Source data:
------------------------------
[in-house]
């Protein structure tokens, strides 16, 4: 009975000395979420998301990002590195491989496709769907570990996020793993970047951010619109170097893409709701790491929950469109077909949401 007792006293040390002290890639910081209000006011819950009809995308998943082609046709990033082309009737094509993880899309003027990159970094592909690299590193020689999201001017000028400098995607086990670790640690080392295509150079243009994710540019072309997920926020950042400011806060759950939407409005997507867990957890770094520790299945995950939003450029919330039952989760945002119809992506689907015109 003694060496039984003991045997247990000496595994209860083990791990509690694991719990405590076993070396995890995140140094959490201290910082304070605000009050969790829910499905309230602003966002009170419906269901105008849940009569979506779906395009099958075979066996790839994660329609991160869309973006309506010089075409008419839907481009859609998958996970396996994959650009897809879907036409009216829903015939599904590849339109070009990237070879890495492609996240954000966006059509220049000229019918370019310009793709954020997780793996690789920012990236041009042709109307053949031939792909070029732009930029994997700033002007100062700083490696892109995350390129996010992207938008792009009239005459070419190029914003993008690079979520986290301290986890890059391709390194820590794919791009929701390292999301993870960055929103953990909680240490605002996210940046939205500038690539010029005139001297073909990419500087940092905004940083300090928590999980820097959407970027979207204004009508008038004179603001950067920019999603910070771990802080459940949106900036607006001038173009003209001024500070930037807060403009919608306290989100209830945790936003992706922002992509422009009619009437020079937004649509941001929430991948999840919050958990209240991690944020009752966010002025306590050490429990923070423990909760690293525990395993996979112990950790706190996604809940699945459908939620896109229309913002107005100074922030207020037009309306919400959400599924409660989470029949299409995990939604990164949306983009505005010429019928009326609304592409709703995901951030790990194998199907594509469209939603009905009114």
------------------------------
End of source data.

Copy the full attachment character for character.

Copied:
[in-house]
């Protein structure tokens, strides 16, 4: 009975000395979420998301990002590195491989496709769907570990996020793993970047951010619109170097893409709701790491929950469109077909949401 007792006293040390002290890639910081209000006011819950009809995308998943082609046709990033082309009737094509993880899309003027990159970094592909690299590193020689999201001017000028400098995607086990670790640690080392295509150079243009994710540019072309997920926020950042400011806060759950939407409005997507867990957890770094520790299945995950939003450029919330039952989760945002119809992506689907015109 003694060496039984003991045997247990000496595994209860083990791990509690694991719990405590076993070396995890995140140094959490201290910082304070605000009050969790829910499905309230602003966002009170419906269901105008849940009569979506779906395009099958075979066996790839994660329609991160869309973006309506010089075409008419839907481009859609998958996970396996994959650009897809879907036409009216829903015939599904590849339109070009990237070879890495492609996240954000966006059509220049000229019918370019310009793709954020997780793996690789920012990236041009042709109307053949031939792909070029732009930029994997700033002007100062700083490696892109995350390129996010992207938008792009009239005459070419190029914003993008690079979520986290301290986890890059391709390194820590794919791009929701390292999301993870960055929103953990909680240490605002996210940046939205500038690539010029005139001297073909990419500087940092905004940083300090928590999980820097959407970027979207204004009508008038004179603001950067920019999603910070771990802080459940949106900036607006001038173009003209001024500070930037807060403009919608306290989100209830945790936003992706922002992509422009009619009437020079937004649509941001929430991948999840919050958990209240991690944020009752966010002025306590050490429990923070423990909760690293525990395993996979112990950790706190996604809940699945459908939620896109229309913002107005100074922030207020037009309306919400959400599924409660989470029949299409995990939604990164949306983009505005010429019928009326609304592409709703995901951030790990194998199907594509469209939603009905009114």